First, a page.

Of the six consultancy based interventions, three (Breso et al., 2011; Olosuga et al.,2014; Prapavessis et al., 1992) demonstrated post intervention increases in confidence that participants perceived as important in supporting their performance under pressure. Olusoga et al. (2014) and Prapavessis et al. (1992) also reported a significant reduction in symptoms of anxiety and stress. Confidence is a central to the appraisal of pressure, and contributes to the cognitive and somatic response patterns that are either facilitative or debilitative to performance (Blascovich et al., 2003). These findings suggest that the development and implementation of interventions that manage factors argued to disrupt performance (e.g., debilitative anxiety, low confidence) enable individuals to perform at their best (Lazarus, 2000).

Simulation interventions: Five studies (A-B = 3, A-B-A = 2) provided simulation interventions to replicate as closely as possible the experiences of a pressurized task. Three A-B simulation interventions (Beauchamp et al., 2012; Bell et al., 2013; McClernon et al., 2011) incorporated consultancy sessions alongside pressure training delivered by a psychologist. A-B interventions (n = 3) ranged from a ten-minute flight simulation session (McClearnon et al., 2011) to a seven-phase multifaceted intervention conducted over three-years (Beauchamp et al., 2012). The interventions provided participants with educational support on relaxation skills (n = 2), attention strategies (n = 1), and individual coping strategies (n = 1). Participants were asked to apply these skills during simulation. McClernon et al. (2011) delivered interventions on a one-to-one basis, whilst Beauchamp et al. (2012) and Bell et al. (2013) delivered interventions to teams working alongside key individuals that may influence the training environment and effectiveness of the intervention. Both McClernon et al. (2011) and Bell et al. (2013) identified a significant improvement in performance following intervention. Beauchamp et al. (2012) did not present specific performance results, but concluded that the intervention was successful as athletes achieved their performance goals as set by their national governing body.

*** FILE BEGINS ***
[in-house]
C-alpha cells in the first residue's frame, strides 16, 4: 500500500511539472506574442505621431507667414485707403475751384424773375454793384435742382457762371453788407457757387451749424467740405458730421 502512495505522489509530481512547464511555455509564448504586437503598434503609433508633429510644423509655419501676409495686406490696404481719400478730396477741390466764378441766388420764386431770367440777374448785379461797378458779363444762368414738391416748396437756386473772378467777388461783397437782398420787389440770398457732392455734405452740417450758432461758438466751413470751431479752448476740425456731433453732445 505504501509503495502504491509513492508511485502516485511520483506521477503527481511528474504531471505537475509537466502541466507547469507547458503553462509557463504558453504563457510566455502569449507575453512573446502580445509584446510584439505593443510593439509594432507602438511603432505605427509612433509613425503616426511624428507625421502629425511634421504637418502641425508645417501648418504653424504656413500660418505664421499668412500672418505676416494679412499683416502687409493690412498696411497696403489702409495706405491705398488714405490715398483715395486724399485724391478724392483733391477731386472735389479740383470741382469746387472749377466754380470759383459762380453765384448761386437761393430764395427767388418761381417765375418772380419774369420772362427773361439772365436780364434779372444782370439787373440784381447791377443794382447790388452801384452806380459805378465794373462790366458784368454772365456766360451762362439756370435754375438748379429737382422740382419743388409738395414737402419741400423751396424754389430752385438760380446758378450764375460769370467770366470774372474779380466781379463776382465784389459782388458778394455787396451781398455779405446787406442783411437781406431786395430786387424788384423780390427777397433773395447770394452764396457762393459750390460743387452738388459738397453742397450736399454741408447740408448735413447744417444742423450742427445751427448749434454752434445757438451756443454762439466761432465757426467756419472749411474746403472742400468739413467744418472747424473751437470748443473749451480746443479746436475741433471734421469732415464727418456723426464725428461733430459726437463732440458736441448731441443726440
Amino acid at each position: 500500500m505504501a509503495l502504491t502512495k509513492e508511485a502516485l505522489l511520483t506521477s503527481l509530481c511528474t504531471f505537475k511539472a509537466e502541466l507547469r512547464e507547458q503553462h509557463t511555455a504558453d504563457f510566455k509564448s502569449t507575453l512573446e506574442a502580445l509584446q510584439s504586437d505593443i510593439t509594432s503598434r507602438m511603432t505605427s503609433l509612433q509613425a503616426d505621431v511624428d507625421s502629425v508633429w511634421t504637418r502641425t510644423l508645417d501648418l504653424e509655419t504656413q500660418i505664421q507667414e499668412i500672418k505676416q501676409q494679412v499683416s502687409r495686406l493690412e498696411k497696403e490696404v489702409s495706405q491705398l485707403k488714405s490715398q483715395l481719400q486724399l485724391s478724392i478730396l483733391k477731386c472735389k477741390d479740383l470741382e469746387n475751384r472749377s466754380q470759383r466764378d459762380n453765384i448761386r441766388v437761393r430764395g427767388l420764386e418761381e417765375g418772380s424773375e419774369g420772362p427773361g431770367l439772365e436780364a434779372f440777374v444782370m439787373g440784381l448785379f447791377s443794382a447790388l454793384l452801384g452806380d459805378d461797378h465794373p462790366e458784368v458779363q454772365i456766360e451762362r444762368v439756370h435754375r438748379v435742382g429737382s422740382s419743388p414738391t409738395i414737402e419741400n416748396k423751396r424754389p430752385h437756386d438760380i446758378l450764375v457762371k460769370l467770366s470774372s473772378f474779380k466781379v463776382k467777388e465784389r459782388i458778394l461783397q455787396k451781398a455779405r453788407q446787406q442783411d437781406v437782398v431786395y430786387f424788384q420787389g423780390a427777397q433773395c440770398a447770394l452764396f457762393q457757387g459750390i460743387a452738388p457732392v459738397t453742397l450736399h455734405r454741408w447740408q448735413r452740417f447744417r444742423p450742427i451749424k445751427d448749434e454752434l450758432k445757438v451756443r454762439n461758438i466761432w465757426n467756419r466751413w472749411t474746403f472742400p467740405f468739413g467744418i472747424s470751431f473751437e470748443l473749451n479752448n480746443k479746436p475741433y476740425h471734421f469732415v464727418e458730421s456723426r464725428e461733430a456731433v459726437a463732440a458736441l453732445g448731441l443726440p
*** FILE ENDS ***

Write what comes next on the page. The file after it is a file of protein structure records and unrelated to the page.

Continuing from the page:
A-B-A simulation studies (n = 2) included a one-day simulated surgical crisis intervention (Wetzel et al., 2011) and a six-week computerized decision making-accuracy programme (Lorains et al., 2013). Both interventions concluded that simulation had significant beneficial effects for improving the speed and effectiveness of decision making under pressure in comparison to the control group. Surgeons within the Wetzel et al. (2011) study also noted that the stress management strategies provided helped them control physiological responses perceived as influencing performance under pressure.